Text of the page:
Lewis's writing is clean, spare and brutally honest about his fear, self doubt and addiction to rowing. Before this book, I'd never read anything that talked so candidly about the anger that fuels the crushing training loads these guys have to deal with to become, or try to become, the best athletes the world has ever seen. Getting to the top isn't fun. It's a flaying.

Once a Runner, by John L. Parker

I read "Once a Runner" before the Leadville 100 back in 2013, along with a bunch of other running books I mention at the beginning of my trip report. The book's about Quenton Cassidy, a college runner down in Florida trying to run a 4 minute mile. From the Amazon description:

Under the tutelage of his friend and mentor, Bruce Denton, a graduate student and former Olympic gold medalist, Cassidy gives up his scholarship, his girlfriend, and possibly his future to withdraw to a monastic retreat in the countryside and begin training for the race of his life against the greatest miler in history.

Cassidy's unapologetically cocky. This is the ONLY way to live, and fuck anyone who doesn't get it. If you've raced endurance sports before, you'll recognize so many little moments in this book. If you're just getting started, read it now, then again in a year.

Parker self-published "Once a Runner" and used to sell it at track races out of the trunk of his car. I remember hearing somewhere that he'd give a free copy to anyone who could beat him. He didn't give away many copies. The sequel, Again to Carthage, is worth a look too.

The Shell Game, by Stephen Kiesling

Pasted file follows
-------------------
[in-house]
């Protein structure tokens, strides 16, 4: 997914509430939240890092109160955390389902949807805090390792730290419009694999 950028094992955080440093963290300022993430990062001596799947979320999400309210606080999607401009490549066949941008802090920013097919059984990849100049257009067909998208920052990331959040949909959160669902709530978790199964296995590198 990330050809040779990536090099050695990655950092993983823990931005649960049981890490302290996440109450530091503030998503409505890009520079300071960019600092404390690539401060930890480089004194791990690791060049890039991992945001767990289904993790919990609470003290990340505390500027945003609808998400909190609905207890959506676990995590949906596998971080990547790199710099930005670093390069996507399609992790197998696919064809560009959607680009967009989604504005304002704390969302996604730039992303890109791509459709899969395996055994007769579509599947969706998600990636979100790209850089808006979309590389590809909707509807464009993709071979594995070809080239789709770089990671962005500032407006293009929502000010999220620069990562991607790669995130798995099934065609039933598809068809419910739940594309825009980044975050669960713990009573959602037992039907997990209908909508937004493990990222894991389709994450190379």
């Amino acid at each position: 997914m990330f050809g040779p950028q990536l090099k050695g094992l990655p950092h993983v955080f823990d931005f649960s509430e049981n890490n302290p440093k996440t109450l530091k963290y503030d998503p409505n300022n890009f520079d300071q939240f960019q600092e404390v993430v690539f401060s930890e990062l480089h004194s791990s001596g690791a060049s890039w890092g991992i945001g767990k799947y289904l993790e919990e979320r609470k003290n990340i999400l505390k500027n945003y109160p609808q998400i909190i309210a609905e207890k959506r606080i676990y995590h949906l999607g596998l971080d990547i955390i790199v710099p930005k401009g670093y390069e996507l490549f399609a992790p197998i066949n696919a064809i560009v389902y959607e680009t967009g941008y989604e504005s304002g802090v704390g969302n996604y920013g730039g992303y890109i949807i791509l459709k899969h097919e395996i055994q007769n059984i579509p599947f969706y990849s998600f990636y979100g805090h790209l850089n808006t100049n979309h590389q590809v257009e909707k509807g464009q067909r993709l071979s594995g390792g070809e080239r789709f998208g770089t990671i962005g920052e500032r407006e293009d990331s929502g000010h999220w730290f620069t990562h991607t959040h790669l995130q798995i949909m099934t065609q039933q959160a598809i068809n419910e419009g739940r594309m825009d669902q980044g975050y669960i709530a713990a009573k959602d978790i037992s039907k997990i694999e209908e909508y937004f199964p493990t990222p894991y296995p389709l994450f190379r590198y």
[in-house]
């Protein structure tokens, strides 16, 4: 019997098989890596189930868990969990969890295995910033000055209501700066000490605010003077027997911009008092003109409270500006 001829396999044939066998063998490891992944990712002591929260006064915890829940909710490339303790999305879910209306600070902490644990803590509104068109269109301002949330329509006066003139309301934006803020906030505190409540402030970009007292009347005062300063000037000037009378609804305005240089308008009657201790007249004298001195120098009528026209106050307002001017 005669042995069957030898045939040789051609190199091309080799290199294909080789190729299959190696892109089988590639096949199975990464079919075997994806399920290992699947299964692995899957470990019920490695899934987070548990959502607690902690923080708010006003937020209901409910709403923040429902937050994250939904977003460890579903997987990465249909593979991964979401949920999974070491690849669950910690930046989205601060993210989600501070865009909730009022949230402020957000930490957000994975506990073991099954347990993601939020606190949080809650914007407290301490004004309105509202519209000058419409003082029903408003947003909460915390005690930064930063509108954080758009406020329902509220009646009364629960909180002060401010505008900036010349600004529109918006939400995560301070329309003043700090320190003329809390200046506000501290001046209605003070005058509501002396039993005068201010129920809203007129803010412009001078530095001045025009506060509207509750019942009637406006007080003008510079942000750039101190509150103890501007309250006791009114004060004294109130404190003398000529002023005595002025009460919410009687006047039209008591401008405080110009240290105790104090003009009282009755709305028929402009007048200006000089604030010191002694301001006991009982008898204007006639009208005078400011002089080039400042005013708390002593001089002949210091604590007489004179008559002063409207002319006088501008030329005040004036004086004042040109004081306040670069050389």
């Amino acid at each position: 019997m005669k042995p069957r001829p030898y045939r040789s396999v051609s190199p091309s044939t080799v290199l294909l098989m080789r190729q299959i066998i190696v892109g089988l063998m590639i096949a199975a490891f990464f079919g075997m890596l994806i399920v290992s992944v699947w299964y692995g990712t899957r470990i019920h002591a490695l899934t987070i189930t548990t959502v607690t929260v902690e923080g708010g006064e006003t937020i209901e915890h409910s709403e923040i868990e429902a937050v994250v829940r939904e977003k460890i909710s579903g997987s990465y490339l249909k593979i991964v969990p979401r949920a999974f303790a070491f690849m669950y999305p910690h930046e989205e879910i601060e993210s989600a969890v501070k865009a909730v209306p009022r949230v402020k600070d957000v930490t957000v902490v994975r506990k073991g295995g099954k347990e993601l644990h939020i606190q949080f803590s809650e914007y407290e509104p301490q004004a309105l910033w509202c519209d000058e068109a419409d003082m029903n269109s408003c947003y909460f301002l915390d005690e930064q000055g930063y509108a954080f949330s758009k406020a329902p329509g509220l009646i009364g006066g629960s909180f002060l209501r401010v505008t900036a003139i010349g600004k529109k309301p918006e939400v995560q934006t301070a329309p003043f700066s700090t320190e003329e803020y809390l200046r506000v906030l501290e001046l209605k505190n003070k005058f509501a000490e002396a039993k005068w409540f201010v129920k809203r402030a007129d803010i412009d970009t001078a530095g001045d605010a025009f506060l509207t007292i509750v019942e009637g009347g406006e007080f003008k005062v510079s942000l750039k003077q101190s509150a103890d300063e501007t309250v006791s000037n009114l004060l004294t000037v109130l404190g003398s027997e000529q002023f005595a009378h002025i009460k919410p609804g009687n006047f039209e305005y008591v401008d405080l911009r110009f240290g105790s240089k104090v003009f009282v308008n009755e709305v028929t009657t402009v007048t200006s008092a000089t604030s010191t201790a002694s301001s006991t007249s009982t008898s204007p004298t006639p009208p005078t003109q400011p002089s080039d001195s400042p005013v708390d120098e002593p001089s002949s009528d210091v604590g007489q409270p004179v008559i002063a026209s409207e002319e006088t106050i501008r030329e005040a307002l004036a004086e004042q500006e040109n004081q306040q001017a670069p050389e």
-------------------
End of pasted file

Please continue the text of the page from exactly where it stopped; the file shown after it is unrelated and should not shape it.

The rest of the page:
"The Shell Game" is a memoir by Stephen Kiesling about rowing at Yale, back in the 70's when the Yale crew was first learning how to go fast. the story runs from Kiesling's college years to the 1980 Olympic Trials for Moscow. As if there wasn't enough doubt in these guys' heads about the meaning of sport, Jimmy Carter had the US boycott the 1980 Olympics. This is the ultimate tragedy for an athlete that's been gunning for that one event his entire life.

This book's about the cult of college rowing, the devotion the guys have for each other, and the meaning, and power, I guess, of living like a Spartan, crushing your body deeper into the hole for faster times and records that might make you one of the immortals of the sport.

Beyond the Mountain, by Steve House

My eyes were wide reading Steve House's memoir, "Beyond the Mountain". The athletic world I come from was very structured, much closer to the rowing and track worlds of the books above. Since moving to Colorado and climbing and skiing more I've become much more inspired by stories of mountain athletes.

Steve House is a world-class athlete by any definition who wrecks shop in the mountains. The book's full of great adventure stories - solo of K7? The Rupal Face of Nanga Parbat? WHAT? - but House goes beyond trip reports and talks about the effect of his goals and dreams on his personal life. More than any of the books above, "Beyond the Mountain" drives home how dangerous it can be to expect that you'll find peace by reaching goals you've set. If you get inspired by this one, check out House's book on training for mountain athletes: Training for the New Alpinism